At least 81 reporters were killed doing their jobs in 2107, while violence and harassment against media persons have increased sharply. However, the number of deaths is the lowest in a decade, down from 93 in 2016.
The world’s biggest newspersons organization, International Federation of Journalists, in its annual report yesterday said the reporters lost their lives in targeted killings, car bomb attacks and crossfire incidents around the world.
More than 250 journalists were jailed this year.
The largest number were killed in Mexico, but many also died in conflict zones in Afghanistan, Iraq and Syria.
Over the past 12 years more than 1.100 journalists and media staff have been killed in the line of duty. They died because someone did not like what they wrote or said, or because they were in the wrong place in the wrong time.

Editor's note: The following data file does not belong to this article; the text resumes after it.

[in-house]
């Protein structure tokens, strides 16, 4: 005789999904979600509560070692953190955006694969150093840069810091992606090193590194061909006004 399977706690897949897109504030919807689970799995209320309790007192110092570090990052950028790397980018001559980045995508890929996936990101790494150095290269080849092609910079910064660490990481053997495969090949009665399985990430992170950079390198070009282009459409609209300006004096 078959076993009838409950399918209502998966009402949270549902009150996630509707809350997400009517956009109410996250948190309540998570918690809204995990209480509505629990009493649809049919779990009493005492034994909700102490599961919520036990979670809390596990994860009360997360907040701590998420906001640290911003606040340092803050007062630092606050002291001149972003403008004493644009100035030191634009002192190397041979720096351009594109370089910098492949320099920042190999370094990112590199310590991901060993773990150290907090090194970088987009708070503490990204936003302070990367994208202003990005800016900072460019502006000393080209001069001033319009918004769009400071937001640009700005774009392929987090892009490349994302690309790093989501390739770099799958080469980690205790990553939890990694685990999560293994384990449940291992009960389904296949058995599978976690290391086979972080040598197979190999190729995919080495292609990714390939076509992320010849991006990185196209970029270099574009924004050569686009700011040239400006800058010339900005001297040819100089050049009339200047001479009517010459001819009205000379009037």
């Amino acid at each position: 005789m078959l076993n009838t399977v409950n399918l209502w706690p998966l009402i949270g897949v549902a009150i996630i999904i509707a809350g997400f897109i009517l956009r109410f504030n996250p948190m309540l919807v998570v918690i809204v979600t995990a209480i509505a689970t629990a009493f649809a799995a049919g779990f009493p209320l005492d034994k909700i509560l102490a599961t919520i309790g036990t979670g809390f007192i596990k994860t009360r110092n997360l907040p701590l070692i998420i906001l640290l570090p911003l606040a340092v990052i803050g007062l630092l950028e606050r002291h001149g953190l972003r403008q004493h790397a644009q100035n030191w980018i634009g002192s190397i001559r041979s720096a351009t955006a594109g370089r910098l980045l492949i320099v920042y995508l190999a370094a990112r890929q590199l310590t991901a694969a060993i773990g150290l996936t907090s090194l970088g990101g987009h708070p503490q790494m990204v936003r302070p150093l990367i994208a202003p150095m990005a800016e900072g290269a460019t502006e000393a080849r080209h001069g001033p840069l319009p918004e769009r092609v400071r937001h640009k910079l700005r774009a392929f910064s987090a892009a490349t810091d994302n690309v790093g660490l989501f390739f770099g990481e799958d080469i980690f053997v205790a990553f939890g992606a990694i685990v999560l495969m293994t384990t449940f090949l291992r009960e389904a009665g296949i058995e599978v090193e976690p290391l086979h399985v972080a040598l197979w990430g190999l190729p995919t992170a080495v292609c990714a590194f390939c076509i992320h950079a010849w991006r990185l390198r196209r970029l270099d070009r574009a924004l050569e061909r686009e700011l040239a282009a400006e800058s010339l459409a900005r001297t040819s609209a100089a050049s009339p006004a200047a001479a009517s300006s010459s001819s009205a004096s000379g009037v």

The International Federation of Journalists monitors press freedom violations and campaigns for greater safety and for a focus on the in-country journalists and freelances who are at greatest risk and who have the least protection. This is done in cooperation with the member unions around the world, and with other organizations through IFEX, the International Freedom of Expression Exchange.
The IFJ works for press freedom by trade union development, working for journalists’ rights and social conditions, as there can be no press freedom where journalists exist in conditions of corruption, poverty or fear.
A press freedom violation can be an assassin’s bullet, aimed to kill an investigative journalist, and to intimidate and silence his colleagues.
It can be the knock on the door from the police, bringing in a reporter to question her on her sources, or put her in jail with or without a proper trial.
It can be a restrictive media law, which puts the power over editorial content into the hands of censors and press courts.